WASHINGTON, D.C. — For those worried about the end of the world, Congress on Tuesday provided a reason to relax — a little.
On the positive side: NASA has found 95 percent of the asteroids nearest Earth that are big enough to wipe out civilization — and none poses any immediate threat to humanity.
But before you breathe a sigh of relief, there’s also this: NASA admitted that the agency has little idea about the location of so-called “city killers,” asteroids smaller than the half-mile-wide “world enders” but still big enough to crater New York City if it were hit exactly right.
Worse, there’s considerable question what NASA and the military could do if scientists did spot a killer rock hurtling toward Earth, officials said at a U.S. House science hearing.
“A big segment of the population thinks it’s just a matter of calling Bruce Willis in,” said U.S. Rep. Bill Posey, R-Fla., a reference to the popular movie “Armageddon.”
“What would we do if you detected even a small one … headed toward New York City in three weeks? What would we do? Bend over and what?” said Posey to laughter.
Replied NASA Administrator Charlie Bolden, “If it’s coming in three weeks, pray.”
Right now, he said, building a spacecraft to deflect the asteroid would take years, which is why Bolden and John Holdren, the top science adviser to the president, both used the hearing as a springboard to champion the White House plan to send NASA astronauts on a mission to an asteroid by 2025.
“That mission will benefit from current efforts to detect track and characterize (near-Earth objects) by speeding the identification of potential targets for exploration,” said Holdren in prepared remarks. “And in return, such a mission will generate invaluable information for use in future detection and mitigation efforts.”
Prompting the hearing — and another in the Senate — were two reminders last month about the dangers of rocks from outer space.
The first was the explosion of a 55-foot asteroid over Russia on Feb. 15 that injured more than 1,000 people. The second was the near-miss of another asteroid, about 150 feet in diameter, that passed within 17,000 miles of Earth.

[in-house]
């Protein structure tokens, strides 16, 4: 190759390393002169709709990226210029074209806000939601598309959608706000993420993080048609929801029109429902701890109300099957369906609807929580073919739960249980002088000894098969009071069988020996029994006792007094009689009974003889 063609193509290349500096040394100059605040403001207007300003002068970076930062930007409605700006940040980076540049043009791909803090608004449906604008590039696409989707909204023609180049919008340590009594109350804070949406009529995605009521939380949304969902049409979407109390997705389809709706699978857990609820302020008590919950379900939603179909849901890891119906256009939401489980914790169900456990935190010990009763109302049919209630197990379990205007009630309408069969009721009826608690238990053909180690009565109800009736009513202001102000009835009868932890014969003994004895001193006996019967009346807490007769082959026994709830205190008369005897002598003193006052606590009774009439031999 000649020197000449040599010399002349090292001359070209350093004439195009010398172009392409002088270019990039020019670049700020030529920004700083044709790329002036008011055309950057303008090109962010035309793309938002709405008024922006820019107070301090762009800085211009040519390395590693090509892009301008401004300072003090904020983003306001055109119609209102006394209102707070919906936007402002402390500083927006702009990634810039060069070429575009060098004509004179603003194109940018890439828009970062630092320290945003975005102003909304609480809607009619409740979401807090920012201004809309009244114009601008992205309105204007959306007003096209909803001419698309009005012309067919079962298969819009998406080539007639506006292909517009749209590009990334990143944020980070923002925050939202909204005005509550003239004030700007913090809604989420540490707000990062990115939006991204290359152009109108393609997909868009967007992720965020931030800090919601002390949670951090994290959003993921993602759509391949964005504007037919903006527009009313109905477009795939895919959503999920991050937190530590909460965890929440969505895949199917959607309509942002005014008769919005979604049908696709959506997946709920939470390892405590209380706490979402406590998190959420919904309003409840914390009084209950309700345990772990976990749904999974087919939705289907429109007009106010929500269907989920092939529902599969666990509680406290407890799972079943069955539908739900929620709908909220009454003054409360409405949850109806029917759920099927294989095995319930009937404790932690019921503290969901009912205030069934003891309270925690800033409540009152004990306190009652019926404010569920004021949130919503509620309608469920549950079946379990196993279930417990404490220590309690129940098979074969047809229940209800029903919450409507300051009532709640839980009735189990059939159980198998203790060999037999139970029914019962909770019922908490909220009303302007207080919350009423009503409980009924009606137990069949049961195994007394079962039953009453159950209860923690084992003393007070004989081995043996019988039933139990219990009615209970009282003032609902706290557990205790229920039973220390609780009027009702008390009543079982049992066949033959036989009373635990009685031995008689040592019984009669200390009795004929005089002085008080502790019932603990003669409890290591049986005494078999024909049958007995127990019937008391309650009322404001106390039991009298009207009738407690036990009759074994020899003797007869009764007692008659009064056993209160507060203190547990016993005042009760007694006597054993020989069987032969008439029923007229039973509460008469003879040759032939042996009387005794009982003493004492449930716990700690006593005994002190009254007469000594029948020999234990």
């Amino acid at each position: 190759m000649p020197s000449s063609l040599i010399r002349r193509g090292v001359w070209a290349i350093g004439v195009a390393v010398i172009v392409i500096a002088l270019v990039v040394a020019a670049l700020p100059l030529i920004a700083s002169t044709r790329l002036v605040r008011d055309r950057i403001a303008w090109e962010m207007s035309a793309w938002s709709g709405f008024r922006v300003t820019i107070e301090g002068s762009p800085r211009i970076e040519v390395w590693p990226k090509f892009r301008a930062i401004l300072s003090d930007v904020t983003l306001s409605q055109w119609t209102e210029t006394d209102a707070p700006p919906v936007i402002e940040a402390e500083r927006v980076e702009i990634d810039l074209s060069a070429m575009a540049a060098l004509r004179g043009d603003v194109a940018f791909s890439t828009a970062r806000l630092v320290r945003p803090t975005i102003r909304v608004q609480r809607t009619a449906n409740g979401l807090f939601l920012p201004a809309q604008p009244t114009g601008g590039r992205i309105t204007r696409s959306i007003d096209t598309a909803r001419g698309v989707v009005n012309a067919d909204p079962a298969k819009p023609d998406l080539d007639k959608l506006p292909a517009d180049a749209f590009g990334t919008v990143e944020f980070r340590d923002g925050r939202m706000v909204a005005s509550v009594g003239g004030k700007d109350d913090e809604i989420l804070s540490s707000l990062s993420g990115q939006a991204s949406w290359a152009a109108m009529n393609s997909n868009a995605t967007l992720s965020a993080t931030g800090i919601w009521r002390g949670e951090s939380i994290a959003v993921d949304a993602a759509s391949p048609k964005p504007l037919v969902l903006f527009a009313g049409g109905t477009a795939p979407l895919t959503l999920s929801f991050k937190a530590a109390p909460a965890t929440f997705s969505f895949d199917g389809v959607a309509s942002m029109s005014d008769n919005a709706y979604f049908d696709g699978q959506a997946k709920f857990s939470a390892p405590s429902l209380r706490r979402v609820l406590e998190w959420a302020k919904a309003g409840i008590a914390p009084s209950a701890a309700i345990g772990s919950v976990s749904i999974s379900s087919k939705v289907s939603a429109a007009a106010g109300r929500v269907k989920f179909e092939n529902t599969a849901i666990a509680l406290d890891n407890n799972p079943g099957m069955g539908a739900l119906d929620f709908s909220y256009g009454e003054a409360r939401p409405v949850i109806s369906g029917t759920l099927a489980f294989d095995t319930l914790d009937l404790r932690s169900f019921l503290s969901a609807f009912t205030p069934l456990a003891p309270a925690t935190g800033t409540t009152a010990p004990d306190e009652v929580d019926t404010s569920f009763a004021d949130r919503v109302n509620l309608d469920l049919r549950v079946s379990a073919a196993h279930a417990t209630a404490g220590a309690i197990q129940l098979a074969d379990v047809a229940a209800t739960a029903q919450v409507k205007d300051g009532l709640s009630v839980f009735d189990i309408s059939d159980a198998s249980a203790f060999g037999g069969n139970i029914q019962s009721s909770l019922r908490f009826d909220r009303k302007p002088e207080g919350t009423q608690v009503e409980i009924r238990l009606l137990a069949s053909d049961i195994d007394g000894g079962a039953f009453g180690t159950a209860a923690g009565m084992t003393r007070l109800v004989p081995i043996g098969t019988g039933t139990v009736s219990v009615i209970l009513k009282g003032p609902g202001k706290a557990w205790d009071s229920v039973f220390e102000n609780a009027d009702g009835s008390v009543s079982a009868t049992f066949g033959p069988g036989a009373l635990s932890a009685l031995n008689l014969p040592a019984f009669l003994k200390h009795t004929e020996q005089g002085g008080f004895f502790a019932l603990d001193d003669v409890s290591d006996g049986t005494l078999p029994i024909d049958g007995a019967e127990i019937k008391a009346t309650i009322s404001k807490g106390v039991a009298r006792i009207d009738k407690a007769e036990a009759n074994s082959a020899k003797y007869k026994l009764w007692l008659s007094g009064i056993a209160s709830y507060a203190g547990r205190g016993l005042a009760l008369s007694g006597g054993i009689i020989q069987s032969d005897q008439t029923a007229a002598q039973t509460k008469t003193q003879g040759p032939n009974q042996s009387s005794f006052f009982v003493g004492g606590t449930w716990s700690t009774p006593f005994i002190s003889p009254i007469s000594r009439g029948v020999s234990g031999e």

Though encounters with asteroids this size are rare, Earth is pelted every day with the gravel of the universe.
“Objects the size of a basketball arrive about once per day and objects as large as a car arrive about once per week,” said Bolden. These objects burn up in the atmosphere and are often seen as “shooting stars.”
But bigger strikes can — and do — happen. In 1908, an asteroid about 160 feet in diameter knocked down millions of tree in Siberia, and scientists think a massive asteroid about 6 miles in diameter wiped out the dinosaurs 65 million years ago when it hit near what is now the Yucatan Peninsula.
Holdren said that strikes like the one that hit Siberia are expected to happen only once every 1,000 years. But, he added, “the potential consequences are so large that it makes us take the threat seriously.”
Though NASA has found most of the biggest nearby asteroids, officials estimate they’ve identified 10 percent or fewer of those about 500 feet in diameter — big enough to “devastate the better part of a continent,” Holdren said.
Bolden said that, with NASA’s current budget, it would take until 2030 or later to catalog space rocks in this range. (NASA spent $7.8 million on near-Earth-object observations in 2011 and $20.4 million in 2012, according to agency documents).
“The U.S. has come a long way in its ability to track and characterize asteroids, meteors, comets and meteorites,” said U.S. Rep. Lamar Smith, R-Texas, chair of the House science committee. “But we still have a long way to go.”